HOW WE ENDED THE GREAT RECESSION
The U.S. economy has made enormousprogress since the dark days o early 2009.Eighteen months ago, the global nancialsystem was on the brink o collapse and theU.S. was suering its worst economic down-turn since the 1930s. Real GDP was allingat about a 6% annual rate, and monthly joblosses averaged close to 750,000. Today,the nancial system is operating much morenormally, real GDP is advancing at a nearly3% pace, and job growth has resumed, albeitat an insucient pace.From the perspective o early 2009, thisrapid snap-back was a surprise. Maybe thecountry and the world were just lucky. But wetake another view: The Great Recession gaveway to recovery as quickly as it did largelybecause o the unprecedented responses bymonetary and scal policymakers.A stunning range o initiatives was un-dertaken by the Federal Reserve, the Bushand Obama administrations, and Congress(see Table 1). While the eectiveness o anyindividual element certainly can be debated,there is little doubt that in total, the policyresponse was highly eective. I policymak-ers had not reacted as aggressively or asquickly as they did, the nancial systemmight still be unsettled, the economy mightstill be shrinking, and the costs to U.S. tax-payers would have been vastly greater.Broadly speaking, the government setout to accomplish two goals: to stabilizethe sickly nancial system and to mitigatethe burgeoning recession, ultimately re-starting economic growth. The rst taskwas made necessary by the nancial crisis,which struck in the summer o 2007 andspiraled into a nancial panic in the all o 2008. Ater the Lehman Brothers bank-ruptcy, liquidity evaporated, credit spreadsballooned, stock prices ell sharply, and astring o major nancial institutions ailed.The second task was made necessary by thedevastating eects o the nancial crisis onthe real economy, which began to contractat an alarming rate ater Lehman.The Federal Reserve took a number o ex-traordinary steps to quell the nancial panic.In late 2007, it established the rst o whatwould eventually become an alphabet soup o new credit acilities designed to provide liquid-ity to nancial institutions and markets.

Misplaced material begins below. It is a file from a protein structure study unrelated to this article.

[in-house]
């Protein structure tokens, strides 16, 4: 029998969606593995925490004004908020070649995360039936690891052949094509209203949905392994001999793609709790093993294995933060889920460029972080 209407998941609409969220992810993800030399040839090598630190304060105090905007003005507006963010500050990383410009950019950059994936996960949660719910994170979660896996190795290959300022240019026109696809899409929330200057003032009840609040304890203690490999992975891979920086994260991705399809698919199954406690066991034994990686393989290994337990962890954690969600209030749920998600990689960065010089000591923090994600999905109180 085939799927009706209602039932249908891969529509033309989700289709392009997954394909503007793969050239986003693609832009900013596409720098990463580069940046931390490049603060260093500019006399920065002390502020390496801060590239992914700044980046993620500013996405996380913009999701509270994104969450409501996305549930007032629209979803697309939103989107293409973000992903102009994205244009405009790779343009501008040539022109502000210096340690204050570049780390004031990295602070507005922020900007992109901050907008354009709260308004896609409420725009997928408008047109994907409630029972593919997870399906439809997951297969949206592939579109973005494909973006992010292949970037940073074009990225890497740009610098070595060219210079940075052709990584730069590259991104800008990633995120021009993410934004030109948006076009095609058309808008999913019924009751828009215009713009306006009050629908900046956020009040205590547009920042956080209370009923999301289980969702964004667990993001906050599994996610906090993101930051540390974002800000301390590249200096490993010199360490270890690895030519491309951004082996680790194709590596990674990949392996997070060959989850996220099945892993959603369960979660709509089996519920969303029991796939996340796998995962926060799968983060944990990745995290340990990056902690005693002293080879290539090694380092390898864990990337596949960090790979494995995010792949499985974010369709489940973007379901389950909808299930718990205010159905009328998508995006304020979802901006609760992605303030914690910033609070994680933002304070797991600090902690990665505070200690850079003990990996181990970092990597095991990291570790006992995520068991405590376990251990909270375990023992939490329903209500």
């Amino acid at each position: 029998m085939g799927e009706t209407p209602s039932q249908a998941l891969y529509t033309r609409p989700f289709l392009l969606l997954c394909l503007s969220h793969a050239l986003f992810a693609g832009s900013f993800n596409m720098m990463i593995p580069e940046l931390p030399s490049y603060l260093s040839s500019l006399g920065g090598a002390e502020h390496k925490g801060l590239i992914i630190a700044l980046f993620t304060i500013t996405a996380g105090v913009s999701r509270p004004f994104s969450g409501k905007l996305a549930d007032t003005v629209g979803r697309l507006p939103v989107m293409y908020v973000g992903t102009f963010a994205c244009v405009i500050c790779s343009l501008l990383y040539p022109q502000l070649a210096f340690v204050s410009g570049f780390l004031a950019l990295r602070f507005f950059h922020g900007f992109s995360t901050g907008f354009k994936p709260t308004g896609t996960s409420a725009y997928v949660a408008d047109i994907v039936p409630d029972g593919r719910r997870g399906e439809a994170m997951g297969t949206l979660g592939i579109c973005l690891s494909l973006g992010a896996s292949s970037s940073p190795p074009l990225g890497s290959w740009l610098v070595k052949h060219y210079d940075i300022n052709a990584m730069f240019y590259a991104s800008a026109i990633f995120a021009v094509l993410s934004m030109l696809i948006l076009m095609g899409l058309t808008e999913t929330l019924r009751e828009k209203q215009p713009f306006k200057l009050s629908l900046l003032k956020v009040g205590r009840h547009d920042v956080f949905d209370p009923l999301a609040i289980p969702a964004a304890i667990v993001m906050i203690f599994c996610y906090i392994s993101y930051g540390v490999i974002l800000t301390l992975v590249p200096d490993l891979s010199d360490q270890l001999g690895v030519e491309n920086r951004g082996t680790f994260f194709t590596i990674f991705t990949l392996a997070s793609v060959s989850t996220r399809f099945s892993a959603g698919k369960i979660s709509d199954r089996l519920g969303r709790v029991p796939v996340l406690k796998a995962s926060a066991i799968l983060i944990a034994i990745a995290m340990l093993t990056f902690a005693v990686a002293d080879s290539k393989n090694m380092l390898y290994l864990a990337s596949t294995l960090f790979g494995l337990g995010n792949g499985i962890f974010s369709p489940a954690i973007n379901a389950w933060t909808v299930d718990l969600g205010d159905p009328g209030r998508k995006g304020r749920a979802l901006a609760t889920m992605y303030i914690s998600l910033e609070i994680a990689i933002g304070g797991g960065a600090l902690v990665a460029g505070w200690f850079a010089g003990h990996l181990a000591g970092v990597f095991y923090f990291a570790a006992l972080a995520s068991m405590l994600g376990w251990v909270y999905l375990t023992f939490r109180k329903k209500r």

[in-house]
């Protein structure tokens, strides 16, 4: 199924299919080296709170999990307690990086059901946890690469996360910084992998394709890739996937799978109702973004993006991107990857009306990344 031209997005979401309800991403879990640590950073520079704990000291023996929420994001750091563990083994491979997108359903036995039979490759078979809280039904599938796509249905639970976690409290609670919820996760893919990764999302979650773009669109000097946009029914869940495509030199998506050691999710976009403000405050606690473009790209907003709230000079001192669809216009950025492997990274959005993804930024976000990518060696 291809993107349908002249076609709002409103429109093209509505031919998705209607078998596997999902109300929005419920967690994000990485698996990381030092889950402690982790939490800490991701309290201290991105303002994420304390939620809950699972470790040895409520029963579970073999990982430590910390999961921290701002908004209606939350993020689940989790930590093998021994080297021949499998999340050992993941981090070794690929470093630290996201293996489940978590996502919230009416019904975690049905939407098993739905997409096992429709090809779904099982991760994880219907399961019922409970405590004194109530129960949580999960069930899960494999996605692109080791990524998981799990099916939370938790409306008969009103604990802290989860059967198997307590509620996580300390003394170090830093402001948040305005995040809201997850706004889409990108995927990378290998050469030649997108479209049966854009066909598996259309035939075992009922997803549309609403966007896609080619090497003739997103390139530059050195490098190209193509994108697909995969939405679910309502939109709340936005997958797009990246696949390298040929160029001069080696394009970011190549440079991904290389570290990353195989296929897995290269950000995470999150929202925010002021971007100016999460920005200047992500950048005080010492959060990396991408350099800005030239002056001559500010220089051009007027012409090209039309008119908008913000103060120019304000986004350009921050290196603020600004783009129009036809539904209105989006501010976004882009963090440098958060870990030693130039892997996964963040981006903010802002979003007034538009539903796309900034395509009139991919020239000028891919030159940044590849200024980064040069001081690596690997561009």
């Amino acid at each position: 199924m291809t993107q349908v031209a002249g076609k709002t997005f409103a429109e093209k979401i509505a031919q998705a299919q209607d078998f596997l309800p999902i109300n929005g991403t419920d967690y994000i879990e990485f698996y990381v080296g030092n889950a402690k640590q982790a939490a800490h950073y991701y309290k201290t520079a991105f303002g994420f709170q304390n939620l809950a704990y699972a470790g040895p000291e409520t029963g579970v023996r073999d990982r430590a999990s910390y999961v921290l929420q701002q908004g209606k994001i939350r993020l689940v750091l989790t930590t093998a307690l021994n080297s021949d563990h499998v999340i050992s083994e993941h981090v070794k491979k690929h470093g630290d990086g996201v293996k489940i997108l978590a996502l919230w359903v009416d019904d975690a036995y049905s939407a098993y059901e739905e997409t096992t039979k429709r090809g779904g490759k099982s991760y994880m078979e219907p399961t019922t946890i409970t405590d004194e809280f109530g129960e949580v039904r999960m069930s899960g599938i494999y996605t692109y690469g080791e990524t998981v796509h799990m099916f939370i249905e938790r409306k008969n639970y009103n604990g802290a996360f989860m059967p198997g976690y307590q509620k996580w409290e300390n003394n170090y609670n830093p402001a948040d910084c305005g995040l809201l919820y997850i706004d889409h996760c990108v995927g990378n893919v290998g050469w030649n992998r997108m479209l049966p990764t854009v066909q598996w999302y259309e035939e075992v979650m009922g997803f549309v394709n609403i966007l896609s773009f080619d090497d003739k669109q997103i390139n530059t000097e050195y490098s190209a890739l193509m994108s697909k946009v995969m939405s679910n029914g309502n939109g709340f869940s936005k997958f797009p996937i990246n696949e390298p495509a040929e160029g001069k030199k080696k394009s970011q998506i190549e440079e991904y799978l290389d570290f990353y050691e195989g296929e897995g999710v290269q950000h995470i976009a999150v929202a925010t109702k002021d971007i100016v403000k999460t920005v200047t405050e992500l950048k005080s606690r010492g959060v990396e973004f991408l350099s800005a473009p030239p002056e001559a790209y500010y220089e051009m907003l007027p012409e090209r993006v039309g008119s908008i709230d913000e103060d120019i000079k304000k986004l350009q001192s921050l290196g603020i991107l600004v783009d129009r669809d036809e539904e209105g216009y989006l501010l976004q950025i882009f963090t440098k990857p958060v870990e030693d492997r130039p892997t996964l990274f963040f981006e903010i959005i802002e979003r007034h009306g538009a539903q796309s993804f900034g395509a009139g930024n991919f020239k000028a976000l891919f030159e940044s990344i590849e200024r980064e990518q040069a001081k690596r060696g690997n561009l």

TheFed aggressively lowered interest rates during2008, adopting a zero-interest-rate policy by year’s end. It engaged in massive quantitativeeasing in 2009 and early 2010, purchasingTreasury bonds and Fannie Mae and FreddieMac mortgage-backed securities (MBS) tobring down long-term interest rates.The FDIC also worked to stem the nan-cial turmoil by increasing deposit insurancelimits and guaranteeing bank debt. Congressestablished the Troubled Asset Relie Pro-gram (TARP) in October 2008, part o whichwas used by the Treasury to inject much-needed capital into the nation’s banks. TheTreasury and Federal Reserve ordered the 19largest bank holding companies to conductcomprehensive stress tests in the spring o 2009, to determine i they had sucientcapital to withstand urther adverse circum-stances—and to raise more capital i neces-sary. Once the results were made public, thestress tests and subsequent capital raisingrestored condence in the banking system.The eort to end the recession and jump-start the recovery was built around aseries o scal stimulus measures. Tax rebatechecks were mailed to lower- and middle-income households in the spring o 2008;the American Restoration and Recovery Act(ARRA) was passed in early 2009; and sev-eral smaller stimulus measures became lawin late 2009 and early 2010.